The University of Arizona


Zachary Brooks


Do second languages speakers (L2) of any language make decisions that are measurably different from first language speakers (L1)? One way to explore this question is through the expression of probability. Probability can be expressed numerically (“75%”) or verbally (“probable”) and both numerical and verbal probability expressions have been studied extensively in medical, legal, and management contexts. In terms of utilization, verbal probability expressions are preferred more than numerical probability expressions despite their lack of precision because of their ease of use (Kuipers, Moskowitz, Kassirer, 1988), their ability to express a wider range of possibilities (Zwick, 1987), and the fact that using verbal probabilities rather than numerical probabilities costs decisionmakers very little in terms of accuracy (Hamm, 1991a; Wallsten, Budescu, & Erev, 1988). Decision making research to date, however, has assumed that participants in these studies speak the same language(s). Using verbal probabilities to investigate possible decision-making variability between L1 vs. L2 speakers is a way to explore: 1) If there are differences in decision making between L1 and L2 speakers: 2) If there are differences, are they significant: 3) If there are differences, do native speakers assign higher or lower probabilities than non-native speakers for the same event? In this study, findings from 180 L1 and L2 subjects are reported. Subjects were provided the same verbal probability expressions (VPEs) and asked to assign numbers to ten VPEs – “rare,” “very unlikely,” “unlikely,” “likely,” “possible,” “probable,” “good chance,” “frequent,” “usually,” and “very probable” (Theil, 2002). Within subject and between subject tests were conducted and results show dissimilarities between L1 and L2 speakers’ numerical valuations.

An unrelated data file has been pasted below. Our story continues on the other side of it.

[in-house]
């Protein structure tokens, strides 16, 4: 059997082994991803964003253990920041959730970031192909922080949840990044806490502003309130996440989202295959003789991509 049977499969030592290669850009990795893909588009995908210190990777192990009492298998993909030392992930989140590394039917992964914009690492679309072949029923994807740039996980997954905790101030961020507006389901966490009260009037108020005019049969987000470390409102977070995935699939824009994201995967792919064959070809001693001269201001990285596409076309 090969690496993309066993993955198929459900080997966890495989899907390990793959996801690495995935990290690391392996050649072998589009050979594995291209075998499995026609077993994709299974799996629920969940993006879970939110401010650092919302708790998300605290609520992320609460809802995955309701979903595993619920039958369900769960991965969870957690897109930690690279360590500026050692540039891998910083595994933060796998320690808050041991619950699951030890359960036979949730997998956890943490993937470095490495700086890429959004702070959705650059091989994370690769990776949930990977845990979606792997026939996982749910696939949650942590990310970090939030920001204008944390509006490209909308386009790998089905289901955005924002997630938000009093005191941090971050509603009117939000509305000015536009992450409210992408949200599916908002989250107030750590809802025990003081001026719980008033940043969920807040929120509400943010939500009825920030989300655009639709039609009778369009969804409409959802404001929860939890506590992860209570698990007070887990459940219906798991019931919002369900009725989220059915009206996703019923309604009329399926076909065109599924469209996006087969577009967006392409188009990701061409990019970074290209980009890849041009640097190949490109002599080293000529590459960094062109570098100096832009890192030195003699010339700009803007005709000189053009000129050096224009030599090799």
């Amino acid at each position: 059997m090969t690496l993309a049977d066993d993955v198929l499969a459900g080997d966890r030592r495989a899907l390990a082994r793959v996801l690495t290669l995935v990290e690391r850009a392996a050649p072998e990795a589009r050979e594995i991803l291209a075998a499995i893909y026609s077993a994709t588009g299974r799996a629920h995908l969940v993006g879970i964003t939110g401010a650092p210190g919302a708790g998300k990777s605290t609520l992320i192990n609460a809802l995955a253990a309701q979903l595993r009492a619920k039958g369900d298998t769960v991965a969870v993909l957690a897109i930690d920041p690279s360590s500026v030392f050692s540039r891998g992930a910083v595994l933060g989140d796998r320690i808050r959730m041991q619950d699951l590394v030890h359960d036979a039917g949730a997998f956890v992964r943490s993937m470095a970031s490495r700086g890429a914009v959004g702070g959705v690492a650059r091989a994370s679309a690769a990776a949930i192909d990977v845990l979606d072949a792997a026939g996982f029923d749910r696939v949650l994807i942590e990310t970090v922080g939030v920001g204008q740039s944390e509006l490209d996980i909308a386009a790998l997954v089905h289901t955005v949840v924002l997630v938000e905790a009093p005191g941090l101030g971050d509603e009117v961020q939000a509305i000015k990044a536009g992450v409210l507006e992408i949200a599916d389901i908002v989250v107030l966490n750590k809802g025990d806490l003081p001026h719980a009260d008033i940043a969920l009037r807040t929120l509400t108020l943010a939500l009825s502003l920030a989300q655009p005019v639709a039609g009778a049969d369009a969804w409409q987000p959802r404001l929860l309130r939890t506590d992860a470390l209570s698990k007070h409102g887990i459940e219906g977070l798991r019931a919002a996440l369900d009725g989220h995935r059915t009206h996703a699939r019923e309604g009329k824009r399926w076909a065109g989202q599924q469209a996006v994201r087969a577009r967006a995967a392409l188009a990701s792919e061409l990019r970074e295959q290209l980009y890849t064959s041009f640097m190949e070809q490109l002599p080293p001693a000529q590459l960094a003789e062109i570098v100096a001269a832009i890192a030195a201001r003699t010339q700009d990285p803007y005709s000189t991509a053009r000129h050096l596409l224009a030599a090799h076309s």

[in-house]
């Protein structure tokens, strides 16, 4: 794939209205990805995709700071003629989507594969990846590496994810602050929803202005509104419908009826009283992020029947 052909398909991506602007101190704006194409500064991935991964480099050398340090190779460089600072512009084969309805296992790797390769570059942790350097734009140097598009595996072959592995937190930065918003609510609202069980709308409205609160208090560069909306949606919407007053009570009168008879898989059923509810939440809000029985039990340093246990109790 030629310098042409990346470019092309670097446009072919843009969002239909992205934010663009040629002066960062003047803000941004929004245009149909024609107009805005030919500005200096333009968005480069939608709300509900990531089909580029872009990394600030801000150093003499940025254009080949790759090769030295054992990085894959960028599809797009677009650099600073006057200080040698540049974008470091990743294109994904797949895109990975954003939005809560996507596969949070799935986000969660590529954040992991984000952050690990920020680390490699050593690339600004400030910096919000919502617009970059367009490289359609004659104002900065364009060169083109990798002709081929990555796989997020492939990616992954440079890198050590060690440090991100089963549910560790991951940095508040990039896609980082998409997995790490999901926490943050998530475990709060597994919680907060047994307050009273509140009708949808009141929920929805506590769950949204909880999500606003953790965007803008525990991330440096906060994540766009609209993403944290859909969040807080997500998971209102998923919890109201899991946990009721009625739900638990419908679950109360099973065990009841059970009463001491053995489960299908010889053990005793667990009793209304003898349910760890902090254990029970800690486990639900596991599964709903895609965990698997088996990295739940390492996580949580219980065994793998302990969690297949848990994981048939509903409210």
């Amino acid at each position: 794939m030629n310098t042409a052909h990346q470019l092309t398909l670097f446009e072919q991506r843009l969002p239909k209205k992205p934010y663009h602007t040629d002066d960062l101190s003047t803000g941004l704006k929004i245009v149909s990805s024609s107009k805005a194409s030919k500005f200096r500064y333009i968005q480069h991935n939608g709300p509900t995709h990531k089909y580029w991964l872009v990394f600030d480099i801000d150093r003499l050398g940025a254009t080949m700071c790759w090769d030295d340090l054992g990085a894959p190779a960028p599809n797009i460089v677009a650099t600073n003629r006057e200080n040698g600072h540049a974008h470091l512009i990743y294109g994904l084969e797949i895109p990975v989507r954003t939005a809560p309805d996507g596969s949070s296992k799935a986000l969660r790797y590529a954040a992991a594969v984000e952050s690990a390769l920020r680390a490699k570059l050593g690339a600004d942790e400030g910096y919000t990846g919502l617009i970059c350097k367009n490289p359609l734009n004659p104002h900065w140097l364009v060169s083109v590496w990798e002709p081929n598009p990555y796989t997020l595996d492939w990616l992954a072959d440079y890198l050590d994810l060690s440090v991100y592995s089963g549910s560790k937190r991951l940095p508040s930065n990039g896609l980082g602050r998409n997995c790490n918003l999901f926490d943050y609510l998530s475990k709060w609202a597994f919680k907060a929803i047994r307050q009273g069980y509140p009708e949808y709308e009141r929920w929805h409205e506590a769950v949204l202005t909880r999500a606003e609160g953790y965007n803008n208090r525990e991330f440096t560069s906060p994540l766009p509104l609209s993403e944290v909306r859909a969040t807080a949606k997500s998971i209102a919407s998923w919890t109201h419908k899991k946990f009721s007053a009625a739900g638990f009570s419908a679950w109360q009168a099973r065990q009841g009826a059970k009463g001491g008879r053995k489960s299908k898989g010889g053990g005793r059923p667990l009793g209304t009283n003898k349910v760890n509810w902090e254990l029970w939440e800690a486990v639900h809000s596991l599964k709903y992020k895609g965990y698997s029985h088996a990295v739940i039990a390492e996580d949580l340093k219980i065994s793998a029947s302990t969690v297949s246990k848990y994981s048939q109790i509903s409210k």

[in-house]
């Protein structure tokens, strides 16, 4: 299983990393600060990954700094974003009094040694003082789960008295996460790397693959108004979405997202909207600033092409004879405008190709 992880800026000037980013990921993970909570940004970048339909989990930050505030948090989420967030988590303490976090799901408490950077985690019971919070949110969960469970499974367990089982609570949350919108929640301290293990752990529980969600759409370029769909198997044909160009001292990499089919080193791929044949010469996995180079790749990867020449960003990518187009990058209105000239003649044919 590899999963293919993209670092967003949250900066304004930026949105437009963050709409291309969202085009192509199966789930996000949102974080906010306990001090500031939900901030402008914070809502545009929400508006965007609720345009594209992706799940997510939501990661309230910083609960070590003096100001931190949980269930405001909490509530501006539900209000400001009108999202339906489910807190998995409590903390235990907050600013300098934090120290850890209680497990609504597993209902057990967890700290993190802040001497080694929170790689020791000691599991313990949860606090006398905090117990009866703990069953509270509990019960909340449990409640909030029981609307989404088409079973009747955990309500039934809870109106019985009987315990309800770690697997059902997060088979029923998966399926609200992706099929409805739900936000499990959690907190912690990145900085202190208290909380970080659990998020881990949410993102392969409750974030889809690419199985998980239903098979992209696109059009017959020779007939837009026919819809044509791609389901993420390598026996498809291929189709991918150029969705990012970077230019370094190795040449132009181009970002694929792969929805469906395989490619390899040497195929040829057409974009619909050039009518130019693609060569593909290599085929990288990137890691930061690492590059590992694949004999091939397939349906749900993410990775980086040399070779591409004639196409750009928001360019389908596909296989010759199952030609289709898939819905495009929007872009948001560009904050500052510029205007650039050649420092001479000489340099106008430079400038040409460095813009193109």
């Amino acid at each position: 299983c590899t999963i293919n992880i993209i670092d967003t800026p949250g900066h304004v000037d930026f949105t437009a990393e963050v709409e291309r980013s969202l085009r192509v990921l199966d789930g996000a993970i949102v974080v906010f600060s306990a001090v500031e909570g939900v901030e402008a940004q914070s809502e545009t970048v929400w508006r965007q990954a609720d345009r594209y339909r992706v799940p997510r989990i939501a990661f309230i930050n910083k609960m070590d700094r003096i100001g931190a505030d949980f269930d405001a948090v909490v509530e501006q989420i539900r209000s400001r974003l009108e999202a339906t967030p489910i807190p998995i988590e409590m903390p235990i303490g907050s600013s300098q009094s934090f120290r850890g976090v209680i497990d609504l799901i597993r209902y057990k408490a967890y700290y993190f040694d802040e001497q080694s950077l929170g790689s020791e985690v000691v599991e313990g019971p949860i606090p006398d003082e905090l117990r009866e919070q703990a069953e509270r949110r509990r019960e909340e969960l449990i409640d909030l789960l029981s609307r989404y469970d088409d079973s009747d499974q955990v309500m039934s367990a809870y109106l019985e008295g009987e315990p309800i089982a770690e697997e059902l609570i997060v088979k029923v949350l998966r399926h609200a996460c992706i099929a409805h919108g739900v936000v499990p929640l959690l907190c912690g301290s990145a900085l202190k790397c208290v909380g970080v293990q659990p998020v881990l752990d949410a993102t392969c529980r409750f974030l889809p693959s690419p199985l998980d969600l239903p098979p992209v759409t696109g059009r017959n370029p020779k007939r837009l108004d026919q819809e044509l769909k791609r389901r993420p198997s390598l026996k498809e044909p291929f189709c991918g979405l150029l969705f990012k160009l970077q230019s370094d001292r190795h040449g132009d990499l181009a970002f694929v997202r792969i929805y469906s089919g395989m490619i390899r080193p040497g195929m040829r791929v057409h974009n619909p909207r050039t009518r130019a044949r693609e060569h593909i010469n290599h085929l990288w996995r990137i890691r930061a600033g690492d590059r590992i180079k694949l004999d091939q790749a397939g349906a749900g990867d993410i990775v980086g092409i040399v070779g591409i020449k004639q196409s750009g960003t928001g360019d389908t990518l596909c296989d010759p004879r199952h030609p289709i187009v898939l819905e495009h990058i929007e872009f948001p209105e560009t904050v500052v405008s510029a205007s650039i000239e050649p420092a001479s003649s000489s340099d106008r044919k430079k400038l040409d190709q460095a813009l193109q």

Keywords: bilingual, second language, decision making, verbal probabilities

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